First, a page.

The final larval stage of Tristan lobster (Jasus tristani), before larvae leave the water column and become adults. Photo: Martin Collins.

Surveys of the bluenose warehou fishery

     In addition to the lobster fishery around each of the islands, Tristan da Cunha licence a demersal fishery on the offshore seamounts, targeting a large finfish species called bluenose warehou (Hyperoglyphe antarctica) (Fig. 3). Bluenose has been fished intermittently around Tristan in the past twenty years but prior to Blue Belt surveys, there was almost no information on the biology of this species in the South Atlantic. An enhanced data collection programme for the bluenose fishery was identified as one of the highest priorities, hence the Blue Belt Programme has initiated a series of fishing surveys, fisheries observer placements, fish tagging expeditions, and will generate baseline information on the wider ecosystem through research surveys on the seamounts.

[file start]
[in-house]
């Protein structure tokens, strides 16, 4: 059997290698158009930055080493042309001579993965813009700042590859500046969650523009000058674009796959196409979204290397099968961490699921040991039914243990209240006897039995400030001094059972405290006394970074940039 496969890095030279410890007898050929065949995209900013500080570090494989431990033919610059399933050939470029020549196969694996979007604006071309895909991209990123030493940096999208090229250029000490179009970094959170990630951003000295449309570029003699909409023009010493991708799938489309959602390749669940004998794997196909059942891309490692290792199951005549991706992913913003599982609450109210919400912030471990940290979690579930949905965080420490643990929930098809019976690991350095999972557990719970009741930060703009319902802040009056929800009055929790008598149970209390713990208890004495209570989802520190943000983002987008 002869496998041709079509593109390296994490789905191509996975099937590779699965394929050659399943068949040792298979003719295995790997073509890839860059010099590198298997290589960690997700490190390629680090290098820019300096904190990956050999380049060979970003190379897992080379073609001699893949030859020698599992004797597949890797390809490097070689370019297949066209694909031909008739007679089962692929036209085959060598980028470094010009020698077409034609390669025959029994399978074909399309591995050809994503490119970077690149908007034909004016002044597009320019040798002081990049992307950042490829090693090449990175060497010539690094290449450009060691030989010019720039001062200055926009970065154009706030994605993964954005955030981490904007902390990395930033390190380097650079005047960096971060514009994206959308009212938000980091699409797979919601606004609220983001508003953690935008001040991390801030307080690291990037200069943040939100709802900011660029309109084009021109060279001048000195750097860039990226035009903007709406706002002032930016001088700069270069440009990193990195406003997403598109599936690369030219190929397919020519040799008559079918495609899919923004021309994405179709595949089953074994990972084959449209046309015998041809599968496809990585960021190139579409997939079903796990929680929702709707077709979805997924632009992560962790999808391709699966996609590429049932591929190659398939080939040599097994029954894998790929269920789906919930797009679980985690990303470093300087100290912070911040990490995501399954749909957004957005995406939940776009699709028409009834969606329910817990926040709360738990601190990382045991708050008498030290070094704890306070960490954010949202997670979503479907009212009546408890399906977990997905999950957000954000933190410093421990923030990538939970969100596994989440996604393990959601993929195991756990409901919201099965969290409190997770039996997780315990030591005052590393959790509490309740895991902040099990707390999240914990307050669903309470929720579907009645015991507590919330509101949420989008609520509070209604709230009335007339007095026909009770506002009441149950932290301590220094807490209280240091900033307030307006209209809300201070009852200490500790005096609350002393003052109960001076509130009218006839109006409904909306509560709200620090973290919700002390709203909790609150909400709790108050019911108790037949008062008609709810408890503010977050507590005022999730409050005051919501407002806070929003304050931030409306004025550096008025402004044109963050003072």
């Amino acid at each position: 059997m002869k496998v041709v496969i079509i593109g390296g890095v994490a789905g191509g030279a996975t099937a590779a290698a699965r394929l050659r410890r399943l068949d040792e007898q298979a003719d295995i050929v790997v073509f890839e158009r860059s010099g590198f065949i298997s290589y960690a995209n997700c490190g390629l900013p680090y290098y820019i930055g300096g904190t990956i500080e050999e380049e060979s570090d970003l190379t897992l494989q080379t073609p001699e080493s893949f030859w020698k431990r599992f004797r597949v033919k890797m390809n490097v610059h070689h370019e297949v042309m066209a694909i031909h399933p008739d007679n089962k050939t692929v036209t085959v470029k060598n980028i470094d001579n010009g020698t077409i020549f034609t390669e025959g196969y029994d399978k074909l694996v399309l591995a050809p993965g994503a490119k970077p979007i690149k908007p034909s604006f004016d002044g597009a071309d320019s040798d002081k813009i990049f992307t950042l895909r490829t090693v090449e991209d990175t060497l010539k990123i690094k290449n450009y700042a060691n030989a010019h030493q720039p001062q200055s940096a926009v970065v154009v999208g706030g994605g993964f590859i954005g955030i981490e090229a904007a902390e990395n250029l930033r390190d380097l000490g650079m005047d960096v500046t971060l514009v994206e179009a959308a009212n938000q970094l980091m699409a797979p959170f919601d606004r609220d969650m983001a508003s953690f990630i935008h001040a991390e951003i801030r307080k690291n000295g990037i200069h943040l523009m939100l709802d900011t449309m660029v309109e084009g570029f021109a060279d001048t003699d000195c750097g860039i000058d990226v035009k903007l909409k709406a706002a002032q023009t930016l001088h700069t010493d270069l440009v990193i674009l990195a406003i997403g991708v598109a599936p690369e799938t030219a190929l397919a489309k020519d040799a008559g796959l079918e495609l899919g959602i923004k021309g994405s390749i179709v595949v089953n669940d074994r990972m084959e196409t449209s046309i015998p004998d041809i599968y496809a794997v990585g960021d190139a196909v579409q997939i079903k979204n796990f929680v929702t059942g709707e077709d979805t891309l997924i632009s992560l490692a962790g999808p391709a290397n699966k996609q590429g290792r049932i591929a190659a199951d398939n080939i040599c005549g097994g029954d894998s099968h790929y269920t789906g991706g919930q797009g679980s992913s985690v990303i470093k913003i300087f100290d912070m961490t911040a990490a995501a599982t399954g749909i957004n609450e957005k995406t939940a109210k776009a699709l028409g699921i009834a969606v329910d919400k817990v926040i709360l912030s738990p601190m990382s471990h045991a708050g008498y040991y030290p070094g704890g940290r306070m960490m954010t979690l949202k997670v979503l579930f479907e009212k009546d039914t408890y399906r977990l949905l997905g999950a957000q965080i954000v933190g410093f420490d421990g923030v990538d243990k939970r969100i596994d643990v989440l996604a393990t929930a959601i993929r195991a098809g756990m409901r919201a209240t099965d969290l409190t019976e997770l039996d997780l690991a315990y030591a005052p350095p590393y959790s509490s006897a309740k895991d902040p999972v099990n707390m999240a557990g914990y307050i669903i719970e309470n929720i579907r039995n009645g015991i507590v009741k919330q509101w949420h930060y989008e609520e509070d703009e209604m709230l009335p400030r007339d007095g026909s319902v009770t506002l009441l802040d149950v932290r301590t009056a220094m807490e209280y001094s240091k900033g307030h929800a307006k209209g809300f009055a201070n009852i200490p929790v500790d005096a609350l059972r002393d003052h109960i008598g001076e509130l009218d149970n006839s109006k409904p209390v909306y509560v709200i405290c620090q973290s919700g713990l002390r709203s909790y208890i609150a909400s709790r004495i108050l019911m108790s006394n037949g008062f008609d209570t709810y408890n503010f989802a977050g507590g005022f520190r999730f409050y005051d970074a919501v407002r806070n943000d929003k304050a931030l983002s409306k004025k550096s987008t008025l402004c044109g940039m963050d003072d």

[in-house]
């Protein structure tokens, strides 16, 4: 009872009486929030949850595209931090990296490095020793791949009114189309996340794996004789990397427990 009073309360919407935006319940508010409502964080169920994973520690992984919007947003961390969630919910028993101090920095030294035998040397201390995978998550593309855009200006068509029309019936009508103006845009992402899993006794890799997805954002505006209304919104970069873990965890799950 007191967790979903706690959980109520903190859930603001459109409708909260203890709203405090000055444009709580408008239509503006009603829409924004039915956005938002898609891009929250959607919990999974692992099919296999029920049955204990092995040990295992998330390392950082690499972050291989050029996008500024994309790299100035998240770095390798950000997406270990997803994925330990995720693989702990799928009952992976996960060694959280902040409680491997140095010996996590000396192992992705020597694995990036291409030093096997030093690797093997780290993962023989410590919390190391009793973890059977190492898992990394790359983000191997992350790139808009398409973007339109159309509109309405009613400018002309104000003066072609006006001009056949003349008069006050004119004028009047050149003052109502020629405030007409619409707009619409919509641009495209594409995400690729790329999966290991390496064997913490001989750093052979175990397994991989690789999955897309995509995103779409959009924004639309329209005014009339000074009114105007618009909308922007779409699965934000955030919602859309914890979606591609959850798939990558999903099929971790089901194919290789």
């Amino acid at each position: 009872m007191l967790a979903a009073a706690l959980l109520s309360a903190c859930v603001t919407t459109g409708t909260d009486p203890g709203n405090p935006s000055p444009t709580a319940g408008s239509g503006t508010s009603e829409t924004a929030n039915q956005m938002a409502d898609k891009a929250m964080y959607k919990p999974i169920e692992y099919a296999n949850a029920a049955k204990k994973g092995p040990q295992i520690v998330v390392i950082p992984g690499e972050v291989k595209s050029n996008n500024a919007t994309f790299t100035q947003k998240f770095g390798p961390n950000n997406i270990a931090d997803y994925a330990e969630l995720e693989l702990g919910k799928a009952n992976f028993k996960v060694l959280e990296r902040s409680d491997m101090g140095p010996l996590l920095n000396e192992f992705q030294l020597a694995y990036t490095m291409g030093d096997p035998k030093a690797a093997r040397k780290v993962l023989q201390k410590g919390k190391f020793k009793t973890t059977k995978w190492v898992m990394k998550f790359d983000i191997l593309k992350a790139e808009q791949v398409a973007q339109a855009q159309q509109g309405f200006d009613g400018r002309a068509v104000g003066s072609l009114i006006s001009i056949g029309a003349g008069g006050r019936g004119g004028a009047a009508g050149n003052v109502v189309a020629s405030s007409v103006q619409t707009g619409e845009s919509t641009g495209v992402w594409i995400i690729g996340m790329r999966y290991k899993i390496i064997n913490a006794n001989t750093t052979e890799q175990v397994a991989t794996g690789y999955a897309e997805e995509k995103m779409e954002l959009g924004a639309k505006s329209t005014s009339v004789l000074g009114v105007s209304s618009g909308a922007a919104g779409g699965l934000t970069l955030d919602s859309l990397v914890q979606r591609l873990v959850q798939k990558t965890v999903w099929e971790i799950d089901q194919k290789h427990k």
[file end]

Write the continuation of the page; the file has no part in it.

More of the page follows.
Bluenose warehou caught during a longline survey. Photo: Vlad Laptikhovsky.

     Since the start of the 2017-18 fishing season, Blue Belt and Tristan da Cunha Fisheries Department staff have conducted two longline biomass surveys, observed three commercial longline trips on board the MFV Edinburgh, and observed a commercial trawl trip on board the Argos Vigo, with more surveys and observer trips planned. These trips are collecting important data on the biological characteristics of bluenose, as well as a number of the common bycatch species (typically rosefish), as well as vessel characteristics and the effects of different gear types on catch and impact upon vulnerable species. This information is being collected to support the first bluenose stock assessment in the South Atlantic, taking into account lessons learned from Australia and New Zealand where bluenose has been caught routinely since the 1980s. The Blue Belt Programme is also working closely to establish suitable conservation measures that reduce the impacts of the fishery on the wider ecosystem, such as seabird bycatch or damage to seafloor ecosystems.